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October 9, 2011
3 Ways to Increase Community Engagement Through Collaboration

Nonprofit Collaboration and Community EngagementThe 21st century is the age of collaboration.
There is a general understanding that collaborating around certain issues can make a difference for the clients and communities served, as well as an impact on the effectiveness and efficiency of individual organizations. 

However, questions linger regarding how to leverage collaborative relationships to increase support for individual organizations and collaborations. These questions haven’t prevented many organizations from collaborating to some extent; however other organizations wonder how collaboration benefits their organization.

Types of Collaboration

Organizations collaborate in a variety of ways. Some organizations are part of a coalition around a specific topic such homelessness or domestic violence. Members of such coalitions often share similar missions and work together to make a larger impact on the issues they face. They recognize that by working together they can bring about the systemic changes needed to achieve their common mission.

Other collaborations are smaller and less formal but still have the ability to make a difference in a community or around a need. For example, I am part of a local group that meets once a month to discuss current needs in our community. Two months ago, during our luncheon, it was brought to the group’s attention that there was an issue in our community regarding wheelchair accessibility. There were several locations around town that weren’t equipped with ramps, therefore preventing access to some of our citizens. The group decided together to rally volunteers and resources to address this issue. Within one month the group had worked together to get wheelchair ramps built everywhere that had been initially identified. While formal partnerships are not yet part of this group, the participating organizations are already actively collaborating to meet the needs that arise.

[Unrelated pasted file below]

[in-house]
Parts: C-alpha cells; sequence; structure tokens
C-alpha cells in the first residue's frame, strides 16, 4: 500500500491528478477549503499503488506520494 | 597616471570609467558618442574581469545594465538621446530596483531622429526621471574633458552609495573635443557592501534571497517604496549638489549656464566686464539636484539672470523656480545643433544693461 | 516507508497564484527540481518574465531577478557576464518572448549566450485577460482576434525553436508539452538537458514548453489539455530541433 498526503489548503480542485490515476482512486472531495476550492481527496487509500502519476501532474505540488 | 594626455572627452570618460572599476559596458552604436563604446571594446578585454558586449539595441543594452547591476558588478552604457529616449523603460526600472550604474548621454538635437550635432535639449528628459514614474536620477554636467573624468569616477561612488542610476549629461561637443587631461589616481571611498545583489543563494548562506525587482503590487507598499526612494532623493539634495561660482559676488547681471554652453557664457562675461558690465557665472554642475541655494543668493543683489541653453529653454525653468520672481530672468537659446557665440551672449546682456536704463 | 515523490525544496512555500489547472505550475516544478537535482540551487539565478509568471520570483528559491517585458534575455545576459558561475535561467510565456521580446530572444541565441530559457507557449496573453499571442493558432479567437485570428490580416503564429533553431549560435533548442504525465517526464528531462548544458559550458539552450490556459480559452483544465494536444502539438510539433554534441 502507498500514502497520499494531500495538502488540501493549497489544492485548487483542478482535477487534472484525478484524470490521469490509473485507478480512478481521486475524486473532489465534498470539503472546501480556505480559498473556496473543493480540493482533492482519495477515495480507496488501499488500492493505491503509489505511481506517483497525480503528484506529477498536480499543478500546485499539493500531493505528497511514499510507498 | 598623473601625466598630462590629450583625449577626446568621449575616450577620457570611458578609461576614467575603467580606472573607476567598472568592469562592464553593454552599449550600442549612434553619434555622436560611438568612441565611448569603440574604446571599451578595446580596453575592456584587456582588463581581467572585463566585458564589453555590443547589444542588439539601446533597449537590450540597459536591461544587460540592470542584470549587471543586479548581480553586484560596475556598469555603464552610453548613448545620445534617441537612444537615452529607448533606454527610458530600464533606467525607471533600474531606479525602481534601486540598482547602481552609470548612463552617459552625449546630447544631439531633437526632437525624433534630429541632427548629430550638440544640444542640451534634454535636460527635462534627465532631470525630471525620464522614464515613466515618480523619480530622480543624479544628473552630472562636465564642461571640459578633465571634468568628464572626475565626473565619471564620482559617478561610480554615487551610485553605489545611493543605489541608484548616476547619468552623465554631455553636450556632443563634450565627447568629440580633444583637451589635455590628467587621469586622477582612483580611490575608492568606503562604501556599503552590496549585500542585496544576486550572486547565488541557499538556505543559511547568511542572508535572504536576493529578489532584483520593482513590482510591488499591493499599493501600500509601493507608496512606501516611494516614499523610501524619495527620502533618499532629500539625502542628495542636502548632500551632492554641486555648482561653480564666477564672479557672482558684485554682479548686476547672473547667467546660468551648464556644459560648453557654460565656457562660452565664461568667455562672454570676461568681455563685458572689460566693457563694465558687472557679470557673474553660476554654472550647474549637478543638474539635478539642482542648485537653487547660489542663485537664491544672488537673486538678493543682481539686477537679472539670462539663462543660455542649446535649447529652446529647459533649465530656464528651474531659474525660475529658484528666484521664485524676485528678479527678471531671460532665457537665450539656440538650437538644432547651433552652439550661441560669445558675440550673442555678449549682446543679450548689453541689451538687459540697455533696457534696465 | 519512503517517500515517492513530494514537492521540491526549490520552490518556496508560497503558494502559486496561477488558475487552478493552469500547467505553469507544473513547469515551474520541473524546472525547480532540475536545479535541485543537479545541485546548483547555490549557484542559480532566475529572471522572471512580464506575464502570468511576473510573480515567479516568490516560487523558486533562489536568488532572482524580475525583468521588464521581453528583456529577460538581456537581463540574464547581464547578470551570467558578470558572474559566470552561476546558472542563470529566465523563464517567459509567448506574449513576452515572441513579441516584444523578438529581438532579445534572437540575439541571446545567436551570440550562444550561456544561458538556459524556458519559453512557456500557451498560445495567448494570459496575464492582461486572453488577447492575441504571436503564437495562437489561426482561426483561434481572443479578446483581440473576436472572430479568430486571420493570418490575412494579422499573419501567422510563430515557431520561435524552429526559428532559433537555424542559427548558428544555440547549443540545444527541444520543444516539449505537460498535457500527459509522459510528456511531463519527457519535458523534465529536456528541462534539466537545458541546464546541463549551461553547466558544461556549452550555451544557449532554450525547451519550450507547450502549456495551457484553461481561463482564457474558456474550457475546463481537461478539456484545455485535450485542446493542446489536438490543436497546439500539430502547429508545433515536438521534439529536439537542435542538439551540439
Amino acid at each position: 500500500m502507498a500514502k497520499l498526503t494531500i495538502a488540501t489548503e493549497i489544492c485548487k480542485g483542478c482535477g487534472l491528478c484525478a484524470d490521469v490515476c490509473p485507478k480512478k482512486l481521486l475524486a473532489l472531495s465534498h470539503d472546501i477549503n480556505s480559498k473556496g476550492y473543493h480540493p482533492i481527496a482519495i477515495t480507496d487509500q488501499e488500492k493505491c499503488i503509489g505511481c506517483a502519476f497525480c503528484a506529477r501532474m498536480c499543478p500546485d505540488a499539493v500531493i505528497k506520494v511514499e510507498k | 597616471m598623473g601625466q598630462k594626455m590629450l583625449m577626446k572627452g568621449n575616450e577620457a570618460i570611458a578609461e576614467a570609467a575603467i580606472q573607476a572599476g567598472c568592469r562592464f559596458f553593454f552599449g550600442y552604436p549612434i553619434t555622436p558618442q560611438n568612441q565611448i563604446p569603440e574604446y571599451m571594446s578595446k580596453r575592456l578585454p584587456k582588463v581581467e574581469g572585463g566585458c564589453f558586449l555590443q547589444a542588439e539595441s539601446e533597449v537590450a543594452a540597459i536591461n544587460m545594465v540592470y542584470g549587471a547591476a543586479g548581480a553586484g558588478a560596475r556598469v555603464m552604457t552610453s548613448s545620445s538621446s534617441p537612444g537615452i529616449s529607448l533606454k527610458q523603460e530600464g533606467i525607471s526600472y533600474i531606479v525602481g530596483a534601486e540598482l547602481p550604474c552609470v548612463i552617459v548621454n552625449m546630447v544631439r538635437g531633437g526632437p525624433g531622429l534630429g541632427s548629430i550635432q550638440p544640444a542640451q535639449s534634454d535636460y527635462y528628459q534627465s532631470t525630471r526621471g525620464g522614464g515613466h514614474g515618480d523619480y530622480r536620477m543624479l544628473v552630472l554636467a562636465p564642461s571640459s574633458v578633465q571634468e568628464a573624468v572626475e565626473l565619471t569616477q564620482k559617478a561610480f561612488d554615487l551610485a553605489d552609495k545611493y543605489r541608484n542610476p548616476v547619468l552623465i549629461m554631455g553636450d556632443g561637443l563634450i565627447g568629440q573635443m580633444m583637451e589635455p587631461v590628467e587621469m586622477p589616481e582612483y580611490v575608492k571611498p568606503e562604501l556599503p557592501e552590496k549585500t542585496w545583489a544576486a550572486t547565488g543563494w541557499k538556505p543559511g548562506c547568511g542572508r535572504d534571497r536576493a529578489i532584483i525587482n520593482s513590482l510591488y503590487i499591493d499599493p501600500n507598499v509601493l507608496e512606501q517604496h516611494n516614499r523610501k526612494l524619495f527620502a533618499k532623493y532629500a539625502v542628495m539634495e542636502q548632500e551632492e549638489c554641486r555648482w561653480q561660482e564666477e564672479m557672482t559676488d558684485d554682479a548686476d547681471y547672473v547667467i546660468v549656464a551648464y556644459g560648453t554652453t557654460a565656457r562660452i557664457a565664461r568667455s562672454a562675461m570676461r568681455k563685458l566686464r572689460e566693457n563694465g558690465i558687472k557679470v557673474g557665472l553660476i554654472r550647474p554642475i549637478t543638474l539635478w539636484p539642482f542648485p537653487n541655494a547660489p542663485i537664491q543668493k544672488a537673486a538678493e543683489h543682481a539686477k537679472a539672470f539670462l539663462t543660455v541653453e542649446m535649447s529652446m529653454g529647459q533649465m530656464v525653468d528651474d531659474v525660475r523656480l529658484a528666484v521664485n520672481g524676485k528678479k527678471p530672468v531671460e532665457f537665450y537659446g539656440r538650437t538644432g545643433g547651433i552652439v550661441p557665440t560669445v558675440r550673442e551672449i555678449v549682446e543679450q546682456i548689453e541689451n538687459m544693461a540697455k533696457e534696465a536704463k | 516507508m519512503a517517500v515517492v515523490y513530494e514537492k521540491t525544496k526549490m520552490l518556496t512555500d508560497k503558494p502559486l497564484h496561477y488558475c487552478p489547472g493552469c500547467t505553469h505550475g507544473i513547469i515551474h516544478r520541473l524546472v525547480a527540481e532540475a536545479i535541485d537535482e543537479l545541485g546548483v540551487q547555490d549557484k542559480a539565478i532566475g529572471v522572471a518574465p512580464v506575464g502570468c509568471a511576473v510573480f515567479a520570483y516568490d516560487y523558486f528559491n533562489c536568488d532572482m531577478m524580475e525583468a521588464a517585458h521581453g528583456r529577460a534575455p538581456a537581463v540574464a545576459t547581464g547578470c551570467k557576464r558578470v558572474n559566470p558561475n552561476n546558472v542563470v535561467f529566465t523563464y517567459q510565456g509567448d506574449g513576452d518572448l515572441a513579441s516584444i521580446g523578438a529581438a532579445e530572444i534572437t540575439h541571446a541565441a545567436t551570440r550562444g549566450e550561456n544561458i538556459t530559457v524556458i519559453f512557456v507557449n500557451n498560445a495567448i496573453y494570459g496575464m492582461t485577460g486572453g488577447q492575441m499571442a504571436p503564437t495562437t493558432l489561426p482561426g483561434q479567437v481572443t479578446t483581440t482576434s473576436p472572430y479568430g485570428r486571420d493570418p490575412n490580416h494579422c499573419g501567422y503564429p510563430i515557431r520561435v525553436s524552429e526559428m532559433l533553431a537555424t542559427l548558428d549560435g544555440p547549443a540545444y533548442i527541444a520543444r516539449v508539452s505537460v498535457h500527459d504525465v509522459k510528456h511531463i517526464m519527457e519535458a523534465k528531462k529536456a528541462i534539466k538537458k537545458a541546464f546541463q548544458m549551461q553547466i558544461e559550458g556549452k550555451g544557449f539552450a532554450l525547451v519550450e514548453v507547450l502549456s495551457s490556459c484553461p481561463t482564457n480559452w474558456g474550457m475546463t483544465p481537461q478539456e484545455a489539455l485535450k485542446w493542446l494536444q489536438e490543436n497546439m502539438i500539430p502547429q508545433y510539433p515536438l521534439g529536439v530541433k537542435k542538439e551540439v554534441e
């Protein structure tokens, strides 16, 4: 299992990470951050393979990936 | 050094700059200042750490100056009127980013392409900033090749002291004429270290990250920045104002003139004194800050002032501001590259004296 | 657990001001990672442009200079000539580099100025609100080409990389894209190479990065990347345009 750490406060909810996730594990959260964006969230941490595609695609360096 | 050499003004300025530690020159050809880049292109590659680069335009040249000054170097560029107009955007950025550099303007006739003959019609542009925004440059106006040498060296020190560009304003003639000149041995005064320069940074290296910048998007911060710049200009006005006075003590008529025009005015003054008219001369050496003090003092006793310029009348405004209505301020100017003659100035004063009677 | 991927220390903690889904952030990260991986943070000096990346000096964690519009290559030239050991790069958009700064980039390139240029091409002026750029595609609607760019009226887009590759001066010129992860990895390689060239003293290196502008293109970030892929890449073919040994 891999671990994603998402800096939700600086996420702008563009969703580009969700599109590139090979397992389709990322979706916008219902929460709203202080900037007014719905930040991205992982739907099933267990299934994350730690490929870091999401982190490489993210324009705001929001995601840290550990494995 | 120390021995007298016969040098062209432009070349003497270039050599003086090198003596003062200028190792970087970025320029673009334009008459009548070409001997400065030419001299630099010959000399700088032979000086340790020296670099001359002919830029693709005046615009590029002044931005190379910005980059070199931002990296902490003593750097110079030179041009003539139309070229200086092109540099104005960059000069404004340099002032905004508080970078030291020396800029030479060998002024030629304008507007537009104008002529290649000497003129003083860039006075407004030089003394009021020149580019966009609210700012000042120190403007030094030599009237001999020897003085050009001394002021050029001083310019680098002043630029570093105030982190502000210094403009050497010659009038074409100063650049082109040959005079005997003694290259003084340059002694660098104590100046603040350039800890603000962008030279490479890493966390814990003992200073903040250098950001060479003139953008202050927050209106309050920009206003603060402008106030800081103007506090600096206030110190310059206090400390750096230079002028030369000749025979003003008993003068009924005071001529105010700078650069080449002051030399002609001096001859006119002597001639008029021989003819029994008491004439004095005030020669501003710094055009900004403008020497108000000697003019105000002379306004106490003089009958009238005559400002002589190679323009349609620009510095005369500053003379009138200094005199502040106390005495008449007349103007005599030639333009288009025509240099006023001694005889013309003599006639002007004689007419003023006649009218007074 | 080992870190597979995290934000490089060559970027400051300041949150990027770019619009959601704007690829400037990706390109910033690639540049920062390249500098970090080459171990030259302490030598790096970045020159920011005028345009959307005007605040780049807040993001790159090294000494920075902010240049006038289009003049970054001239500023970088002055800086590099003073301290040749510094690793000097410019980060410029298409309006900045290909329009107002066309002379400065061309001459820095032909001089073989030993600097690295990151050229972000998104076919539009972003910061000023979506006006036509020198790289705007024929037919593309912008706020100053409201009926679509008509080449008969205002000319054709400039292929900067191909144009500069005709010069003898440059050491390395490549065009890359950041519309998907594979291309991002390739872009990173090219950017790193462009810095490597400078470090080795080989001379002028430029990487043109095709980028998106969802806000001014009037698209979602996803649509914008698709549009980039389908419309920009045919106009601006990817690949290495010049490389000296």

Still another type of collaboration is when organizations share operational expenses to save money and increase organizational efficiency. In one community where we work, several of the local arts organizations decided to share office space and many of their back-office functions (accounting and finance, phone service, IT). This allowed each organization to reduce their expenses and as a result enhanced their financial position. It also had the unexpected result of building close relationships between the organizations leading to collaborative projects and fundraising events. The community at-large ended up benefiting from improved programming and a greater offering.

The organizations participating in each of these collaborations all have the opportunity to gain community support through their efforts. Let’s explore 3 ways they can maximize these opportunity:

1. PROMOTE THE IMPACT - As we mentioned above, most nonprofits understand that collaborating around an issue has the potential to increase the impact being made. However, in regards to leveraging this impact to gain community support if you don’t tell them, they won’t know. This means you need to share what’s being done through the collaboration on your website, in your print materials, through social media, and during conversations. Be careful not to overstate your role and be sure to share the spotlight with the others - but promote the impact that’s been achieved.